One of the blood tests taken in hospital indicates that there may in fact be another underlying problem which could have triggered the downturn in my husband's condition during August and September, and we are waiting for an appointment with another hospital consultant to get this checked out.

    To summarise: although I can't be 100% definite about this, I do feel that the benefits of Aricept started "wearing off" after about 9 to 10 months and were not perceptible after 15 months. Although there has been quite a marked deterioration in the last 2 to 3 months, I am pretty sure it started before stopping Aricept.

    One thing more - my husband's consultant said that if he came off Aricept and it made things much worse, he could go back on it. I don't think there is anything to be gained by this, as at last my husband is not so acutely aware that there is something horribly wrong with him, and although he gets angry because he can't go out, it is more like a tantrum which blows over with a little help (usually by distracting him), whereas before he would have been in a state of depression all day.

    This is a heartbreaking disease - my husband was the kindest and most thoughful of men and would have hated to think he could behave as he does now.

    Sorry, I've probably gone into more detail than you needed or wanted, but hope that some of it will be useful to feed into any thoughts you are having about Aricept and whether it is useful to continue. Perhaps you could ask the consultant whether it would be possible to restart it if there is a change for the worse if it is stopped? This may depend on the MMSE score of course.

    Kind regards

    Ruthie
     
  3. Charlie

    Charlie Registered User

    Apr 1, 2003
    161
    Ruthie,

    thanks so much for your reply and thanks for the detailed account of your situation and observations. This has really helped.

    I noticed a lot of similarities in your husbands behaviour and indeed my dads marked deteriation which seems to accellerate at different points of the condition. My father had a lot of test a while back to ensure there was no other infections that may be aggitating his condition and all was clear. It all seems so unpredictable at the moment even though we all knew the situation would get worse at some point......

    We will speak with the consultant and GP, but it does seem that it may be better to carry on with the aricept medication for a little while longer. Its just hard to guage whether aricept is having any effect at the moment or whether indeed it is having a negative effect.

    My dad to loves to get out and about, so he is going to find it hard to have any restrictions. He occassionally gets up in the middle of the night, dresses and slips out the door for a walk. The loss of ability to tell the time of day is very difficult to deal with and I know my mum finds it hard to cope sometimes.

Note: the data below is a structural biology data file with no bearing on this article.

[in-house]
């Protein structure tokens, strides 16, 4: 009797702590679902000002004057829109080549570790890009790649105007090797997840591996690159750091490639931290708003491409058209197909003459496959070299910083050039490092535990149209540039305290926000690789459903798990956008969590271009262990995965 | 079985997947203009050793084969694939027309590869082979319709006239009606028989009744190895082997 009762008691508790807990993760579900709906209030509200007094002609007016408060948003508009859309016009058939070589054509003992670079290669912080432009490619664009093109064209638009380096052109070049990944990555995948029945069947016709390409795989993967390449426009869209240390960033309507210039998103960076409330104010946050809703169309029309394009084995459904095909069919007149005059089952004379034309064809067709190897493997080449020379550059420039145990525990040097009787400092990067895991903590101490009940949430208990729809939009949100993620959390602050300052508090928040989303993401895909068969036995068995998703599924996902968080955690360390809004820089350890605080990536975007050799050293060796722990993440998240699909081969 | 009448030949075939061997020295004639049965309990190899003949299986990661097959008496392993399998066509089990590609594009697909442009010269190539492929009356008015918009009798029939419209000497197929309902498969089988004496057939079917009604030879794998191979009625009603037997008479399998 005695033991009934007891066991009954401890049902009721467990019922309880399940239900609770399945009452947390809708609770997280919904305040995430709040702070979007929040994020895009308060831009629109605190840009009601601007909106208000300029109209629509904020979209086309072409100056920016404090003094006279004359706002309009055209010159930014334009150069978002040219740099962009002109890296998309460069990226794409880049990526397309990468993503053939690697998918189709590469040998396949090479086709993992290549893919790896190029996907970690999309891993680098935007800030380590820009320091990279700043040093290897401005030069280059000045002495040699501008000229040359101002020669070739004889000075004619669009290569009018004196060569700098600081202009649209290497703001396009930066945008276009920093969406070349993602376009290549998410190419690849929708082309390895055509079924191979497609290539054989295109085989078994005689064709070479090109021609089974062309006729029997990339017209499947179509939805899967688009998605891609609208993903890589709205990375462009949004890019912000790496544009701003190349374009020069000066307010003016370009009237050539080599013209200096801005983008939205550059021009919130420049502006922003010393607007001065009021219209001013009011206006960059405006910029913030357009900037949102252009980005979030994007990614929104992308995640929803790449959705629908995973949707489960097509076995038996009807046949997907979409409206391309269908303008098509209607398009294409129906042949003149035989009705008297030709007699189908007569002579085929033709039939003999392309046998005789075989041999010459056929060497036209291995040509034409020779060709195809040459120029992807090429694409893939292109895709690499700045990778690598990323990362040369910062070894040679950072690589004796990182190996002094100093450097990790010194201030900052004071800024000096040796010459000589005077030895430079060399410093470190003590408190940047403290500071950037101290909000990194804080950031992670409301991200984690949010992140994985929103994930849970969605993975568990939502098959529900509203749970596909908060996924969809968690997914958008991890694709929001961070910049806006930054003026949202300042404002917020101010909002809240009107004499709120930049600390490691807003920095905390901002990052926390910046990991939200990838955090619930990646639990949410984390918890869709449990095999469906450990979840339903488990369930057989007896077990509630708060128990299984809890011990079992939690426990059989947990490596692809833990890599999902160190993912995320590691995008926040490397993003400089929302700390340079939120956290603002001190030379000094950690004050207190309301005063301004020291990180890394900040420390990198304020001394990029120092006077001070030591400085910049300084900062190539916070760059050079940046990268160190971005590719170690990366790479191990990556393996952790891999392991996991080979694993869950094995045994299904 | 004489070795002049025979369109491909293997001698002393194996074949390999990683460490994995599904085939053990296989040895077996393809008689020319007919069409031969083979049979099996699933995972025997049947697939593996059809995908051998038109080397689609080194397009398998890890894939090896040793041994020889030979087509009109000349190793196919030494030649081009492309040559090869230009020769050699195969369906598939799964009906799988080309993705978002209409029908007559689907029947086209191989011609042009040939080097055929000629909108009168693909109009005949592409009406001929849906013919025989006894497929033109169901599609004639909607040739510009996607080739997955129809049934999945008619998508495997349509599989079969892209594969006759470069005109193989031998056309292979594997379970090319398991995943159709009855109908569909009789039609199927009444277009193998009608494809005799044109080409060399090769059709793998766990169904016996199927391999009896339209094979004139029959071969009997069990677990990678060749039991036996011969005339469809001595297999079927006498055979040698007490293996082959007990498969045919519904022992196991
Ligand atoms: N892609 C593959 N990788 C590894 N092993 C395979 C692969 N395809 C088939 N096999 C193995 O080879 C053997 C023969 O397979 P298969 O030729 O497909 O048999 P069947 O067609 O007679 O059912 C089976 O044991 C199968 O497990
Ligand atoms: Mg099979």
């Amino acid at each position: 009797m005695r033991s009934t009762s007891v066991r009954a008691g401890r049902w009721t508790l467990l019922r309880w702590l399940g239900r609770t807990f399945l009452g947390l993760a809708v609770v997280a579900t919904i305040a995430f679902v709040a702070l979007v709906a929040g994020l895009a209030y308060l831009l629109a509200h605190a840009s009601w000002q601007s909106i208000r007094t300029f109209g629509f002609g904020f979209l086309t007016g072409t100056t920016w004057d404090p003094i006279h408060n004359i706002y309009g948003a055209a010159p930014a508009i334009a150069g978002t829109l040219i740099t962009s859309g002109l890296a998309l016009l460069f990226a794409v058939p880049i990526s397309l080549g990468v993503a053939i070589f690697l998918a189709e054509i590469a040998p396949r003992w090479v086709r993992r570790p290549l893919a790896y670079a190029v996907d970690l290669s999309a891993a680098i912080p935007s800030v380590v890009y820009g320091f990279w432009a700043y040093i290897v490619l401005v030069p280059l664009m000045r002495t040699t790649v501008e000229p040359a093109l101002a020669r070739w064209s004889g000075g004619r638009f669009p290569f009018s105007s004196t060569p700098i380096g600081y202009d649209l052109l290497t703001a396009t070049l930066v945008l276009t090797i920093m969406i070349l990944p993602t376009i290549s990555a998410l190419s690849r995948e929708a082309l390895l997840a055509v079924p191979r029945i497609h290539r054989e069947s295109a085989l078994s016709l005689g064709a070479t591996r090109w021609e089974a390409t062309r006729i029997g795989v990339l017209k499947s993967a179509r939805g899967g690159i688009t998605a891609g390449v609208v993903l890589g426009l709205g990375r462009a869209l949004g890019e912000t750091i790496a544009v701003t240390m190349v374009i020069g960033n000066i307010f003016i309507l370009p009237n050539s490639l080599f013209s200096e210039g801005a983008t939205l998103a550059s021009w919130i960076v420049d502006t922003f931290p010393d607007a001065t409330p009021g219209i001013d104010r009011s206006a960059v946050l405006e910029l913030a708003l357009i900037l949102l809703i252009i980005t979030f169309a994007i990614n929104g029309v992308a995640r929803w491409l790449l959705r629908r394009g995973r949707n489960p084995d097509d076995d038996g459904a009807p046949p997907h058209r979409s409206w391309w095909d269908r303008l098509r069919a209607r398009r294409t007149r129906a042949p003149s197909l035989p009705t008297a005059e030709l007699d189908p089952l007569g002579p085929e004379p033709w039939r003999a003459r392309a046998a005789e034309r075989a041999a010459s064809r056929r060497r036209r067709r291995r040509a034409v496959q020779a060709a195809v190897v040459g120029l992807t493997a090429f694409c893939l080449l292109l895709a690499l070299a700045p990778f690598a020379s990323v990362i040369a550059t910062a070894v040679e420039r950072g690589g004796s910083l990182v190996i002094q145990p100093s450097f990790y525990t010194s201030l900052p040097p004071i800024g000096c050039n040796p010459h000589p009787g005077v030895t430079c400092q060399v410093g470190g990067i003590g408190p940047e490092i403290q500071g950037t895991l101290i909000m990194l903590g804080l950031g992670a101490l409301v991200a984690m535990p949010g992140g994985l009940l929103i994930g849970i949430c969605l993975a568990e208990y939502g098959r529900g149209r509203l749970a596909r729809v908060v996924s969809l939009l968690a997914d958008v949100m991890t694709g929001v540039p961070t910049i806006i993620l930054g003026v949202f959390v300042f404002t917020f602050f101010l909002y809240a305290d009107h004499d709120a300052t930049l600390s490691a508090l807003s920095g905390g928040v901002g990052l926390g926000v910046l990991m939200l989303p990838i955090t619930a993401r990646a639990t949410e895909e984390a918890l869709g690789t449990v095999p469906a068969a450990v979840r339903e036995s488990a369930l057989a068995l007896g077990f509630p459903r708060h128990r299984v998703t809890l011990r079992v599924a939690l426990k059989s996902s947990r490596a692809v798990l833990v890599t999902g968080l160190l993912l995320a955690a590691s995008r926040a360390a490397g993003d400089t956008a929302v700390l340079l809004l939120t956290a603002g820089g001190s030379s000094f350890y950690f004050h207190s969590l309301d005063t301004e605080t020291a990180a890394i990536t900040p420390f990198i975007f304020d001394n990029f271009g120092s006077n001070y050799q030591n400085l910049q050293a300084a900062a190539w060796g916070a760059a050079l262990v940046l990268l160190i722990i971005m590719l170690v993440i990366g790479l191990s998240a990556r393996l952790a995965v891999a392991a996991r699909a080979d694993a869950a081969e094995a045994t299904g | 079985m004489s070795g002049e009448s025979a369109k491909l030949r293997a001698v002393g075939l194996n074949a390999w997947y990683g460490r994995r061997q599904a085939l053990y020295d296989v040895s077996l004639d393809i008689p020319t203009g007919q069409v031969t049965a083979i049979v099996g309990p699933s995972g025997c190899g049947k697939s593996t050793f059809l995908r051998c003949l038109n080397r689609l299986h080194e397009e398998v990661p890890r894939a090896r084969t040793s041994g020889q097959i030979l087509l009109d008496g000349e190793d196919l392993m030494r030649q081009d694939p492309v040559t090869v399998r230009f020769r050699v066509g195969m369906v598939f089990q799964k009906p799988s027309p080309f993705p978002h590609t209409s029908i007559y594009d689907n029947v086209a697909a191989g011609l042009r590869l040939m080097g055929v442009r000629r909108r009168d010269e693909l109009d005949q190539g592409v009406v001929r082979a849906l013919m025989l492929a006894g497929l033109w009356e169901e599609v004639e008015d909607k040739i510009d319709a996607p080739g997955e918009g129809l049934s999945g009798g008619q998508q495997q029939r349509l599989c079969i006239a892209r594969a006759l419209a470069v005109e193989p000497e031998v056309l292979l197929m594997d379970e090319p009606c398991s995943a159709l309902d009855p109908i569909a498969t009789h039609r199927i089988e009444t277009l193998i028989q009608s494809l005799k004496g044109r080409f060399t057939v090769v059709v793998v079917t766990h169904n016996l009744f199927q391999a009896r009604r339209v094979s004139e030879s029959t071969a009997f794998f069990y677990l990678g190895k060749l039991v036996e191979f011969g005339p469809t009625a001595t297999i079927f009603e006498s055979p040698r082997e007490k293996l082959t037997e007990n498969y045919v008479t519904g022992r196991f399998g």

thanks again for you reply, it means a lot

    Kind Regards
    Charlie
     
  4. Angela

    Angela Registered User

    May 28, 2003
    151
    Wales
    Charlie
    I would like to ask when is your Dads next appointment with the consultant?
     
  5. Charlie

    Charlie Registered User

    Apr 1, 2003
    161
    Hi Angela,

    not for a couple of months as he had a checkup/assesment quite recently. Unfortunately the recent sharp dip in his condition has been very sudden.

    Kind Regards
    Charlie
     
  6. Angela

    Angela Registered User

    May 28, 2003
    151
    Wales
    Hi
    If you do have concerns, say there is no positive change in dads behaviour in the next few weeks, i would personally be inclined to make an appointment, preferably with the consultant, with whom you can discuss the possibility of him coming off the Aricept.
    It may be that there is some other cause for the extra confusion, it may be that the consultant could either change or alternate the doseage.
    I agree with what you are saying that if it no longer appears to be beneficial then you wonder if he should stay on it, but this really has to be discussed with the consultant.
    With regards to what happens after the drug is stopped because
    it is no longer effective, Im sure you were told that Aricept and the like, only temporary slow down the progression of the symptoms of dementia, and so Im afraid it will continue to progress when they no longer work.
    Bets wishes